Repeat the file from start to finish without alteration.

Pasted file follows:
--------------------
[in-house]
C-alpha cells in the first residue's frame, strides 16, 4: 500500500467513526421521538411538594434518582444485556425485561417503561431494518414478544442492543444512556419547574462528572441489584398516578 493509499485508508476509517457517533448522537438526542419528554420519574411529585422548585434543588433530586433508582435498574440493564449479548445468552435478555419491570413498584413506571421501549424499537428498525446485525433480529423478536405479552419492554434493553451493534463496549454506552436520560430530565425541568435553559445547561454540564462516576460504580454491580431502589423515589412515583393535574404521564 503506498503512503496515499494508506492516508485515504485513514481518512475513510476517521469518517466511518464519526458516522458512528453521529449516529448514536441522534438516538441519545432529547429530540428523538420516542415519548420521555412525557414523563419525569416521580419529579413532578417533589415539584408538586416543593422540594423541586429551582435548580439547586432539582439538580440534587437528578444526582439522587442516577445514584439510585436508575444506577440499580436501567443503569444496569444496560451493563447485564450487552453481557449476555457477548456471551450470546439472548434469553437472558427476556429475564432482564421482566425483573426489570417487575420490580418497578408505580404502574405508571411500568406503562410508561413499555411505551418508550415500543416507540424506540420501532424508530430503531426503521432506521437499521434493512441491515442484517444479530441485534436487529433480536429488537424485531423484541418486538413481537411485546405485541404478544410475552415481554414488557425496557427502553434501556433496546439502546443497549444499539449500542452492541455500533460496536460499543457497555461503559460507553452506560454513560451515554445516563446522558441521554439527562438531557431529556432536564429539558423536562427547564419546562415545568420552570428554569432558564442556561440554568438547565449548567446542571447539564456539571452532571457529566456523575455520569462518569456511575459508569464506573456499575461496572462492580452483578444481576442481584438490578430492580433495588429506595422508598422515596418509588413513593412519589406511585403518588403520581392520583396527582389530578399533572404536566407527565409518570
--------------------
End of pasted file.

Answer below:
[in-house]
C-alpha cells in the first residue's frame, strides 16, 4: 500500500467513526421521538411538594434518582444485556425485561417503561431494518414478544442492543444512556419547574462528572441489584398516578 493509499485508508476509517457517533448522537438526542419528554420519574411529585422548585434543588433530586433508582435498574440493564449479548445468552435478555419491570413498584413506571421501549424499537428498525446485525433480529423478536405479552419492554434493553451493534463496549454506552436520560430530565425541568435553559445547561454540564462516576460504580454491580431502589423515589412515583393535574404521564 503506498503512503496515499494508506492516508485515504485513514481518512475513510476517521469518517466511518464519526458516522458512528453521529449516529448514536441522534438516538441519545432529547429530540428523538420516542415519548420521555412525557414523563419525569416521580419529579413532578417533589415539584408538586416543593422540594423541586429551582435548580439547586432539582439538580440534587437528578444526582439522587442516577445514584439510585436508575444506577440499580436501567443503569444496569444496560451493563447485564450487552453481557449476555457477548456471551450470546439472548434469553437472558427476556429475564432482564421482566425483573426489570417487575420490580418497578408505580404502574405508571411500568406503562410508561413499555411505551418508550415500543416507540424506540420501532424508530430503531426503521432506521437499521434493512441491515442484517444479530441485534436487529433480536429488537424485531423484541418486538413481537411485546405485541404478544410475552415481554414488557425496557427502553434501556433496546439502546443497549444499539449500542452492541455500533460496536460499543457497555461503559460507553452506560454513560451515554445516563446522558441521554439527562438531557431529556432536564429539558423536562427547564419546562415545568420552570428554569432558564442556561440554568438547565449548567446542571447539564456539571452532571457529566456523575455520569462518569456511575459508569464506573456499575461496572462492580452483578444481576442481584438490578430492580433495588429506595422508598422515596418509588413513593412519589406511585403518588403520581392520583396527582389530578399533572404536566407527565409518570